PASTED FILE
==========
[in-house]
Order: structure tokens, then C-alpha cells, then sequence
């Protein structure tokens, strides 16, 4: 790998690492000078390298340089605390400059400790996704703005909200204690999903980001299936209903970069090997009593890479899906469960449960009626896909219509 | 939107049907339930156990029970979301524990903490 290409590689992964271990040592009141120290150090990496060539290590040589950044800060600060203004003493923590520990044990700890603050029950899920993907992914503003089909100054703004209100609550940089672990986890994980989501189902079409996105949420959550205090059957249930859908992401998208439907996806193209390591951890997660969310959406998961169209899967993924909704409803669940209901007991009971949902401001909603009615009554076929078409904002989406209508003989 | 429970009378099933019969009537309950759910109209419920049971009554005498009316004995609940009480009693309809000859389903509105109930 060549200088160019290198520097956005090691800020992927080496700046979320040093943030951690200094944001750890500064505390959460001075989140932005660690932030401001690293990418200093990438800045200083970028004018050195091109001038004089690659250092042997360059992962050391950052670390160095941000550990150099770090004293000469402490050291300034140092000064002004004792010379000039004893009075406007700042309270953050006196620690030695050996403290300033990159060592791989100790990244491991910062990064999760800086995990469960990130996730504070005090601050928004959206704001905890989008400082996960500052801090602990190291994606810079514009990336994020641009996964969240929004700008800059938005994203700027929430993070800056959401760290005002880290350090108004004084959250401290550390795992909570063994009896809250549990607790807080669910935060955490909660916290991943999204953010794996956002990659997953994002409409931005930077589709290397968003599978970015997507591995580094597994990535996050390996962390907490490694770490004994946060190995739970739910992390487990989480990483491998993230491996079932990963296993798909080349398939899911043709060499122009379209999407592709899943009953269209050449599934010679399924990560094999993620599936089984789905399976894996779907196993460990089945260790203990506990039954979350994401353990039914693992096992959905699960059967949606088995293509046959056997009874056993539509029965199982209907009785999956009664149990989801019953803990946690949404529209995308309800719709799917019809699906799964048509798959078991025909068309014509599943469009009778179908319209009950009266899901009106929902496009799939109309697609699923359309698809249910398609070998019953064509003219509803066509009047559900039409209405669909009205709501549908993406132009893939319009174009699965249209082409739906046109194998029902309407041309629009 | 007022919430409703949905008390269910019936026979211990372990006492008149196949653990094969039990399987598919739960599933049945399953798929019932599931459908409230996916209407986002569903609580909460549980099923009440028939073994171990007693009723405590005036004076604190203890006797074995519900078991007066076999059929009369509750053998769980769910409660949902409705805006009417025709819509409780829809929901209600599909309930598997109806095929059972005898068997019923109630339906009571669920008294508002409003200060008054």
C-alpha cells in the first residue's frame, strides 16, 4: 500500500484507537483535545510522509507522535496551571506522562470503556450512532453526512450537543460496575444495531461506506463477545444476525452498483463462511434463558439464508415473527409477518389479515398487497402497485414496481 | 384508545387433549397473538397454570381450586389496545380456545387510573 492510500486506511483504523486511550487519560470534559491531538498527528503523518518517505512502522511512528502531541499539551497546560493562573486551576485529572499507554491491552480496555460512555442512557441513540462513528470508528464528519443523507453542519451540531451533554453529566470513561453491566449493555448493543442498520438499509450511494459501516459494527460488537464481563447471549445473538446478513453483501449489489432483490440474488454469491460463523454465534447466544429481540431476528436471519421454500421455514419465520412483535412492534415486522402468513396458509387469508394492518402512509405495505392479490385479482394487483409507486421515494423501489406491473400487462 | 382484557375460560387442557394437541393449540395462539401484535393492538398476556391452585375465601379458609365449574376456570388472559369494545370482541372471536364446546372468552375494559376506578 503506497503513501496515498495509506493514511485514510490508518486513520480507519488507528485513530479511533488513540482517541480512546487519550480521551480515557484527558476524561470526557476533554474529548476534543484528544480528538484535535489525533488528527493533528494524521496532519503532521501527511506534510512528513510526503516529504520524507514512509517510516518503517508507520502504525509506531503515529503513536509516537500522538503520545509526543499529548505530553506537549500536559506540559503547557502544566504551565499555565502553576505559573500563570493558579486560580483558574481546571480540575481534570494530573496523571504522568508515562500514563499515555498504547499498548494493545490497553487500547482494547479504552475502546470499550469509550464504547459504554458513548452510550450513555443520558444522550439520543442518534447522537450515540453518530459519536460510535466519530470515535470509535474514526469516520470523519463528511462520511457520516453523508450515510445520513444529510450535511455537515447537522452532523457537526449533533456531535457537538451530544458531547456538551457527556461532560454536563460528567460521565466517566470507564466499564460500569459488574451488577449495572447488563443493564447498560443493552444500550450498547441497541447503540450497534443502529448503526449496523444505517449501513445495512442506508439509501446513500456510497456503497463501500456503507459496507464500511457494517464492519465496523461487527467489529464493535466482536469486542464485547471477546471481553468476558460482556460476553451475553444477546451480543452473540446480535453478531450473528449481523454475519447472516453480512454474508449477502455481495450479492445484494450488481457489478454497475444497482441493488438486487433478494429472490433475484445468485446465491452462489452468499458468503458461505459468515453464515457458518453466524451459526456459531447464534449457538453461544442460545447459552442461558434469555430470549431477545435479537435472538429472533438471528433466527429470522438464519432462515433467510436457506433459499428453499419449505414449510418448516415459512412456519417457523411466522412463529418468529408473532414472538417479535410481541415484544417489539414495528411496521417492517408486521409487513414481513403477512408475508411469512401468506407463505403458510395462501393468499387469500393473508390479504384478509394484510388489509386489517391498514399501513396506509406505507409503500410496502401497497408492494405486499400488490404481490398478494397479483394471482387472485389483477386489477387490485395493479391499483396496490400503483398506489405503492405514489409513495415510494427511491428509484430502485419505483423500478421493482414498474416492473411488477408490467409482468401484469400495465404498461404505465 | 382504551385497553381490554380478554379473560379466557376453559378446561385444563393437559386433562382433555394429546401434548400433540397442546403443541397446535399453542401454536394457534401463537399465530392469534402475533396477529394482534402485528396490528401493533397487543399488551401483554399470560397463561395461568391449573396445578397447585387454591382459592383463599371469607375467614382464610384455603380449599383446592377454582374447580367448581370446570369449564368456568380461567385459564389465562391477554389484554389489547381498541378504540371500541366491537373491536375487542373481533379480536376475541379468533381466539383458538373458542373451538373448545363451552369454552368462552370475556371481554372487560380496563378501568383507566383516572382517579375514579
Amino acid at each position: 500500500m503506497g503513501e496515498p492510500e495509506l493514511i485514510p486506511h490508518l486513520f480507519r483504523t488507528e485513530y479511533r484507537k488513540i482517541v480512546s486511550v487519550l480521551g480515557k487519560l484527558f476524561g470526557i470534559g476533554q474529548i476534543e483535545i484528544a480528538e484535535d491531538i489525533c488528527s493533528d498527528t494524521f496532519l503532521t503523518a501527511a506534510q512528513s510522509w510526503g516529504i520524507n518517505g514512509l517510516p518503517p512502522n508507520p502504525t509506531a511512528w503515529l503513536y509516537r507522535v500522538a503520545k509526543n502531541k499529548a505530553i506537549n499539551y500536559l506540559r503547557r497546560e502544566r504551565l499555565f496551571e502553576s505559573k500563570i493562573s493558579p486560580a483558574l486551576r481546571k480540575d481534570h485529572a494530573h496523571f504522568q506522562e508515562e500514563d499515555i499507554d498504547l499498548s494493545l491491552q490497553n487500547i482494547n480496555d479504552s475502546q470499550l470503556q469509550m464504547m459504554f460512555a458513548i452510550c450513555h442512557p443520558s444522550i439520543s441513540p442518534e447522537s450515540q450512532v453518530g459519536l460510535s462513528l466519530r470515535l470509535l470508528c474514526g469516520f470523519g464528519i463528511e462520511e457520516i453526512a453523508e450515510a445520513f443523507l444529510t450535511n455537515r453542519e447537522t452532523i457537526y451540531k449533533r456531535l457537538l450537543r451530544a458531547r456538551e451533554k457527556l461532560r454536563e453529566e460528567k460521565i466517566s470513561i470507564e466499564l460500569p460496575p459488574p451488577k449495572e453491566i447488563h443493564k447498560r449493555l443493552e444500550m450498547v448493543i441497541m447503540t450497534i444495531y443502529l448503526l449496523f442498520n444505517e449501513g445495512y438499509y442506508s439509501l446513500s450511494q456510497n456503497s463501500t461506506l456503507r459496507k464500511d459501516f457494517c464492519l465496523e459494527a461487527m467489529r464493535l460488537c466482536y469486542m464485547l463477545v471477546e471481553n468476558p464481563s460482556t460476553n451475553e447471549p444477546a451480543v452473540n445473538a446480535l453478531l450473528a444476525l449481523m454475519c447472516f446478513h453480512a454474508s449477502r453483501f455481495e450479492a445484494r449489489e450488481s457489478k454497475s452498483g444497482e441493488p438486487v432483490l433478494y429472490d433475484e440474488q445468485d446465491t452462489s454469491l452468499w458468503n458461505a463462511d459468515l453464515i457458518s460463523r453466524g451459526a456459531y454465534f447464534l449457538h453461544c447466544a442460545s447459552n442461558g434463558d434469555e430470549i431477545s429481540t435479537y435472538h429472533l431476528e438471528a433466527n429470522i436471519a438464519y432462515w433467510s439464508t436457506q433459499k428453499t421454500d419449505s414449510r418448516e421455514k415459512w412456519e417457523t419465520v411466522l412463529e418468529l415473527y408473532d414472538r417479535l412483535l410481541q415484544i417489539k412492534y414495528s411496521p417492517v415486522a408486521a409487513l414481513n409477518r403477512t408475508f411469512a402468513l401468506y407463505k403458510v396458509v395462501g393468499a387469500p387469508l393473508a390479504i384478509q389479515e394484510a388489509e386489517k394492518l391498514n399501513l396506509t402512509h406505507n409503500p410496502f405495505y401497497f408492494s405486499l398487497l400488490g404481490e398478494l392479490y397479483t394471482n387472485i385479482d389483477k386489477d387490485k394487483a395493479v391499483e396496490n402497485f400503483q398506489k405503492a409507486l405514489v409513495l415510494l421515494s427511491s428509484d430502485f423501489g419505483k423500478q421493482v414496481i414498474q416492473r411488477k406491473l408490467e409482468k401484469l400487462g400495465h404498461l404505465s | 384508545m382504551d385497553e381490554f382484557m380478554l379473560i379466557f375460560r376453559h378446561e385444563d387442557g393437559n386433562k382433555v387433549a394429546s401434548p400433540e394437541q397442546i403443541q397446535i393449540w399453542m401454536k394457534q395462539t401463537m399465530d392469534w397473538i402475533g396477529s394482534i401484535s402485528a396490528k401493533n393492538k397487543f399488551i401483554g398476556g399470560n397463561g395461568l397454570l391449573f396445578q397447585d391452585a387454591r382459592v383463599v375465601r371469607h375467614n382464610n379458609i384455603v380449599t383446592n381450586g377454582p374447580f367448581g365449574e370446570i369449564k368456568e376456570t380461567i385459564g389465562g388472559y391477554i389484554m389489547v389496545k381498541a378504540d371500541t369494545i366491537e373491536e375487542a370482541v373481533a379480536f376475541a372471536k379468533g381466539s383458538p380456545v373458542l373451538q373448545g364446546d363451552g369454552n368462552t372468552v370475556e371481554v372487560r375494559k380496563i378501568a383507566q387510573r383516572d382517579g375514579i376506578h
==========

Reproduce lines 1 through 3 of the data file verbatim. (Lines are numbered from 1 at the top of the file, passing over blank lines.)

[in-house]
Order: structure tokens, then C-alpha cells, then sequence
């Protein structure tokens, strides 16, 4: 790998690492000078390298340089605390400059400790996704703005909200204690999903980001299936209903970069090997009593890479899906469960449960009626896909219509 | 939107049907339930156990029970979301524990903490 290409590689992964271990040592009141120290150090990496060539290590040589950044800060600060203004003493923590520990044990700890603050029950899920993907992914503003089909100054703004209100609550940089672990986890994980989501189902079409996105949420959550205090059957249930859908992401998208439907996806193209390591951890997660969310959406998961169209899967993924909704409803669940209901007991009971949902401001909603009615009554076929078409904002989406209508003989 | 429970009378099933019969009537309950759910109209419920049971009554005498009316004995609940009480009693309809000859389903509105109930 060549200088160019290198520097956005090691800020992927080496700046979320040093943030951690200094944001750890500064505390959460001075989140932005660690932030401001690293990418200093990438800045200083970028004018050195091109001038004089690659250092042997360059992962050391950052670390160095941000550990150099770090004293000469402490050291300034140092000064002004004792010379000039004893009075406007700042309270953050006196620690030695050996403290300033990159060592791989100790990244491991910062990064999760800086995990469960990130996730504070005090601050928004959206704001905890989008400082996960500052801090602990190291994606810079514009990336994020641009996964969240929004700008800059938005994203700027929430993070800056959401760290005002880290350090108004004084959250401290550390795992909570063994009896809250549990607790807080669910935060955490909660916290991943999204953010794996956002990659997953994002409409931005930077589709290397968003599978970015997507591995580094597994990535996050390996962390907490490694770490004994946060190995739970739910992390487990989480990483491998993230491996079932990963296993798909080349398939899911043709060499122009379209999407592709899943009953269209050449599934010679399924990560094999993620599936089984789905399976894996779907196993460990089945260790203990506990039954979350994401353990039914693992096992959905699960059967949606088995293509046959056997009874056993539509029965199982209907009785999956009664149990989801019953803990946690949404529209995308309800719709799917019809699906799964048509798959078991025909068309014509599943469009009778179908319209009950009266899901009106929902496009799939109309697609699923359309698809249910398609070998019953064509003219509803066509009047559900039409209405669909009205709501549908993406132009893939319009174009699965249209082409739906046109194998029902309407041309629009 | 007022919430409703949905008390269910019936026979211990372990006492008149196949653990094969039990399987598919739960599933049945399953798929019932599931459908409230996916209407986002569903609580909460549980099923009440028939073994171990007693009723405590005036004076604190203890006797074995519900078991007066076999059929009369509750053998769980769910409660949902409705805006009417025709819509409780829809929901209600599909309930598997109806095929059972005898068997019923109630339906009571669920008294508002409003200060008054």